Back when freshmen were ineligible and you could count teams’ offensive plays on one hand, the annual clash between Ole Miss and LSU was one of college football’s premier games.
Respect mixed with vitriol, along with heart-stopping plays and gut-wrenching defeats.
"Go to hell, LSU!" is still screamed during the national anthem at Ole Miss -- no matter the game.
Iconic coaches, such as Ole Miss’ Johnny Vaught and LSU’s Paul Dietzel, roamed the sidelines and national championships were sometimes on the line.
What’s now called the Magnolia Bowl still has deep meaning for Rebels and Tigers, as these two have played 102 times, including every year since 1945.
Saturday’s nighttime showdown in rebuilt Tiger Stadium has this rivalry buzzing again. ESPN’s "College GameDay" will be in the house for No. 3 Ole Miss (7-0, 4-0 SEC) and No. 24 LSU (6-2, 2-2).
This marks the first time since 2003 that the teams will meet as ranked opponents, and it’s the first time since 1961 that Ole Miss is ranked higher than LSU when both have been ranked.
“It’s not just gonna be another game,” legendary LSU player and coach Jerry Stovall said. “It’s going to add to the lore of playing on Saturday night live in Tiger Stadium.
“Part of [the stadium] is brand new; I’m not sure it won’t come down. It’s gonna be one of the most exciting games and hard-fought games in Tiger Stadium in a long, long time. No matter who wins it, they’re gonna get bloodied.”
The meat of this rivalry came in the late 1950s and early 1960s. From 1958-63, five games were played in which both teams were ranked in the top six. Ole Miss was undefeated entering four of those games, LSU twice. Only once during that time did a team enter the game with more than one loss -- 1960, when 1-4 LSU tied No. 2 Ole Miss 6-6 in Oxford.
“There was a time when the Ole Miss game meant more than any other to the LSU people,” said Bud Johnson, former LSU sports information director and current director of the Jack & Priscilla Andonie Museum at LSU. “You could get more of the LSU-Ole Miss ticket than any other if you were in that business.”
It was also special because of proximity and the fact that LSU really didn’t a true in-state rival. It was nothing for Ole Miss fans to hop over the border into Louisiana. Getting folks from Jackson -- which is halfway between Oxford and Baton Rouge -- Brookhaven, Natchez and McComb to Louisiana was easy.
Games were colossal, and tickets were hot. You could get a Cadillac in the classifieds for four tickets, and eight tickets on the 50-yard line got you a camp on the False River.
People knew each other – players and fans. Families are split and relationships tested, making this game last 365 days.
“Two rabid fan bases with so much on the line for both teams,” said Langston Rogers, who worked in Ole Miss’ athletic department for 29 years before retiring in 2010. “That’s what made it so special.”
With Ole Miss dominating the series with Mississippi State and LSU not playing Alabama or Auburn on an annual basis, it became a heated, evenly contested rivalry game.
There was the nail-biting 14-12 Ole Miss victory in 1957, and No. 1 LSU slipping by sixth-ranked Ole Miss 14-0 in 1958 -- a game in which LSU’s Billy Cannon used his summer-job paycheck to buy an entire section inside Tiger Stadium to take tickets away from Ole Miss fans.
You had LSU’s 7-3 win in 1959, thanks to Cannon's famous/infamous 89-yard punt return for a touchdown and a goal-line stand (triggered by another Cannon play) on a hot, muggy Halloween night.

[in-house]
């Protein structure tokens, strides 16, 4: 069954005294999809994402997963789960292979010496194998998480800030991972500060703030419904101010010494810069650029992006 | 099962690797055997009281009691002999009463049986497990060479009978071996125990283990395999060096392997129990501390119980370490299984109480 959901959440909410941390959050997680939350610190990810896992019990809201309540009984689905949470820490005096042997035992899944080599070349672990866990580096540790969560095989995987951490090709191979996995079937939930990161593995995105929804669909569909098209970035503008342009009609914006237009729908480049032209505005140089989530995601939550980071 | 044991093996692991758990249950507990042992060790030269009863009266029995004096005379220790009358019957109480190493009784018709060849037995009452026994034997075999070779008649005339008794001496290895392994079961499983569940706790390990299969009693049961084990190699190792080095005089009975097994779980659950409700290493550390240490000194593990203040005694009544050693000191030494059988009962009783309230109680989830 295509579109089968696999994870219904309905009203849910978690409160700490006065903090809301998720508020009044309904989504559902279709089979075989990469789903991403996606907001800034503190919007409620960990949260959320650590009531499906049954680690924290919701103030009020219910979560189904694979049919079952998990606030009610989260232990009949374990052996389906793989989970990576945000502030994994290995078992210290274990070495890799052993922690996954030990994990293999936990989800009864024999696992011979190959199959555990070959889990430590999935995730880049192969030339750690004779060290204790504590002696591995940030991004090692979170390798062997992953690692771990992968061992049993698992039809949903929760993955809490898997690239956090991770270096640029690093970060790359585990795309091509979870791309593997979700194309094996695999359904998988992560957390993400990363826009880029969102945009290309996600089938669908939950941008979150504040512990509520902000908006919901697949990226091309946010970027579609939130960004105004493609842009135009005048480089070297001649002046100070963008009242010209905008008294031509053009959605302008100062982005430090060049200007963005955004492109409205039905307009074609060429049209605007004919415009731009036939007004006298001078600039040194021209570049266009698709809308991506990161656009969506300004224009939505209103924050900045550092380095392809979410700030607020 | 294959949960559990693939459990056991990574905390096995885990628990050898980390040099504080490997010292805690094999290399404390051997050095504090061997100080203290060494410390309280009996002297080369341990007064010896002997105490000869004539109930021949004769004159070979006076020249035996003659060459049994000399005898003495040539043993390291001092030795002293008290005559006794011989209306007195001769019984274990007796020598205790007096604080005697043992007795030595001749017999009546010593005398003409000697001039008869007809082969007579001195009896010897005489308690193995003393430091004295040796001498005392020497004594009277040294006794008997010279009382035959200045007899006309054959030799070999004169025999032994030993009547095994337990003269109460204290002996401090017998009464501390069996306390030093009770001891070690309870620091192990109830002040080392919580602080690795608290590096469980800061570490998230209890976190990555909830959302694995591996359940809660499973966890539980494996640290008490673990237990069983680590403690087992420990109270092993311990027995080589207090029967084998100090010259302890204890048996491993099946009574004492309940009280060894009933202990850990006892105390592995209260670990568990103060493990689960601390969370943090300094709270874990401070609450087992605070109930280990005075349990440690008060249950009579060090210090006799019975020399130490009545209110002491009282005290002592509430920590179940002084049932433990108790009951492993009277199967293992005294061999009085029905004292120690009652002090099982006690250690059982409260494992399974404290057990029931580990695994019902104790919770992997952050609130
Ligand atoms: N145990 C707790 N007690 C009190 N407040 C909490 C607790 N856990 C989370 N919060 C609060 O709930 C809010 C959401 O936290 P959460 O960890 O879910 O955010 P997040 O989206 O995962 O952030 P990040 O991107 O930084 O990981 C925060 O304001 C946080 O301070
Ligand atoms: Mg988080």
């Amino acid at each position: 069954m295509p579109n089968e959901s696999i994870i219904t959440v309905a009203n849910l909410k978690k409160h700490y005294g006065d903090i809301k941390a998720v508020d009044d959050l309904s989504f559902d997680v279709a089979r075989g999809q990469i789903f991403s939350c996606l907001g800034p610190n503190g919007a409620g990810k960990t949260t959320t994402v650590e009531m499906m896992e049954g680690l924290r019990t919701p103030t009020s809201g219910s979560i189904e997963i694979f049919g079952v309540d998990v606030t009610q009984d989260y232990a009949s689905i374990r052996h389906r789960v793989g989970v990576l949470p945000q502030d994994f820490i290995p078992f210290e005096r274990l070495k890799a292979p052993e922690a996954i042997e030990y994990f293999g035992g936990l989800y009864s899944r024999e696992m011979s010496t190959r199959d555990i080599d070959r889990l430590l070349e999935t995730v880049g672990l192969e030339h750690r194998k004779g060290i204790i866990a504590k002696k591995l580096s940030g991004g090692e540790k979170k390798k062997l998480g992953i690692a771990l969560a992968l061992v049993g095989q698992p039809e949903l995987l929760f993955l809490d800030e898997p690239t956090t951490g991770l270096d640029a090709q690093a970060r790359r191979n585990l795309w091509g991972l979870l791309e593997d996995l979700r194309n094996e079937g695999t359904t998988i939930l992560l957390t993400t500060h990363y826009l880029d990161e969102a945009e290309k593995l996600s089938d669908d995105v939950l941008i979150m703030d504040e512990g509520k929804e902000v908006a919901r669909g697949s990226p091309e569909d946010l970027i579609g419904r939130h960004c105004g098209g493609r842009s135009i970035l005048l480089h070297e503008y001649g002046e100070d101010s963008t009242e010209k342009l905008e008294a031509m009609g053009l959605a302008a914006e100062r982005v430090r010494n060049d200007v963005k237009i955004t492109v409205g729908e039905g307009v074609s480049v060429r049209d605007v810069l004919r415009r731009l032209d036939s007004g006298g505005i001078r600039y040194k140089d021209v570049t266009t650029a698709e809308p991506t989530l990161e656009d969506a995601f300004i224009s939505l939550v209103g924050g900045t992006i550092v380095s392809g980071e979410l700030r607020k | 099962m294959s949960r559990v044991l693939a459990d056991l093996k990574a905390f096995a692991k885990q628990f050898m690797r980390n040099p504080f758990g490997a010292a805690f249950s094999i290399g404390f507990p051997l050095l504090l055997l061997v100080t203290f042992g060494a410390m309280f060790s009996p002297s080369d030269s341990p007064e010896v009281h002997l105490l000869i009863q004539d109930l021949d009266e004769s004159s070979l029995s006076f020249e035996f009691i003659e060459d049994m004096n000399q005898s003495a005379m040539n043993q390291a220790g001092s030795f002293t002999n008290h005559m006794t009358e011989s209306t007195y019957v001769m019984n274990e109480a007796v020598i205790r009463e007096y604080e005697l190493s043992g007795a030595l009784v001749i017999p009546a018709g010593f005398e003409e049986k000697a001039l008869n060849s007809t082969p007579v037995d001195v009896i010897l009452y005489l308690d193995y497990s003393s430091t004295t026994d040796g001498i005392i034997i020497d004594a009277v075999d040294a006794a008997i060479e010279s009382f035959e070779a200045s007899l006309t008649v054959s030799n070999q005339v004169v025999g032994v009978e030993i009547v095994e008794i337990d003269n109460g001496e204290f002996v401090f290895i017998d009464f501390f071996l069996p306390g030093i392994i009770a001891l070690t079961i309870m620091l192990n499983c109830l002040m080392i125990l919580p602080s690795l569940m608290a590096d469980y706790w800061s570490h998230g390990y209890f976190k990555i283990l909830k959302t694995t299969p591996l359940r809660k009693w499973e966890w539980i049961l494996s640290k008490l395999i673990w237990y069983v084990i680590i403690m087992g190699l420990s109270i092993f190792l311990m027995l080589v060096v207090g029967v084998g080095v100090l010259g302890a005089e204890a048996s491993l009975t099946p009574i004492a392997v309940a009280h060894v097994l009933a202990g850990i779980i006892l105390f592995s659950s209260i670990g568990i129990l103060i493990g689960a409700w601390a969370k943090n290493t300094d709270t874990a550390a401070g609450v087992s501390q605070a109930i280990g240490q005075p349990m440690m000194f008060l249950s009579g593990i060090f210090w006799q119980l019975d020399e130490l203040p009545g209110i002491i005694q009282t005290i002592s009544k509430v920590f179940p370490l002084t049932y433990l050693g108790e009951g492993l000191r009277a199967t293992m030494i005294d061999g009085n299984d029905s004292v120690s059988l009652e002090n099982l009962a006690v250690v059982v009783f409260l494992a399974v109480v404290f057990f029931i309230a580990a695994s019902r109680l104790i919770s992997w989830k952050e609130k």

The play, which runs on loop in Baton Rouge this time of year, still haunts Jake Gibbs, Ole Miss’ quarterback from 1958-60 and who punted to Cannon, because he was trying to punt the ball out of bounds. Instead, Cannon corralled it at the 11 and made his way through just about every Ole Miss player before scooting past Gibbs toward the end zone and the Heisman Trophy.
“God, you know, he went through about five or six tackles really kinda on his own,” said Gibbs, who was actually heckled by LSU fans about the play when he later became Ole Miss’ baseball coach. “By the time he got to me … I couldn’t do anything but hit him up high. Of course, you can’t bring him down hitting him up high.”
But did it feel good to have sweet Sugar Bowl redemption over LSU a couple months later with a 21-0 win?
“Damn right,” Gibbs said.
Dietzel called the Tigers’ 10-7 comeback win in 1961 arguably his greatest game. A year later, Vaught led sixth-ranked Ole Miss to a 15-7 win over No. 4 LSU in Baton Rouge.
There was Doug Moreau's two-point conversion catch for an LSU win in 1964 and Archie Manning directing back-to-back comeback wins for the Rebels in 1968 and 1969. Of course, there was “The Night the Clock Stopped” in Baton Rouge in 1972 when Brad Davis’ one-handed catch came with one second left gave LSU a fabled 17-16 win and prompted people to leave signs at the Louisiana state line that read, “You are now entering Louisiana. Set your clocks back four seconds.”
“There was not a year when you had one or two good players on each team,” said Stovall, who went 1-1-1 as a player against Ole Miss. “This was a group of years – an era – where the coaching could not have been any better, the players could not have been more in number at that high of a level, and the fans responded to the excellence that they saw.”
Eli Manning tripped in 2003 with the SEC West on the line, and Les Miles didn’t see the clock in 2009. You had Zach Mettenberger’s mercy kneel with five minutes left in 2011 and Ole Miss fans storming the field in 2013.
You have ranked foes and top-named coaches in Miles and Ole Miss' Hugh Freeze standing in the shadows of Dietzel and Vaught. The hype and bite are back.
“It’s a lot of fun now,” Gibbs said, “and I think you’re going to see a many more good, heated games between Ole Miss and LSU.”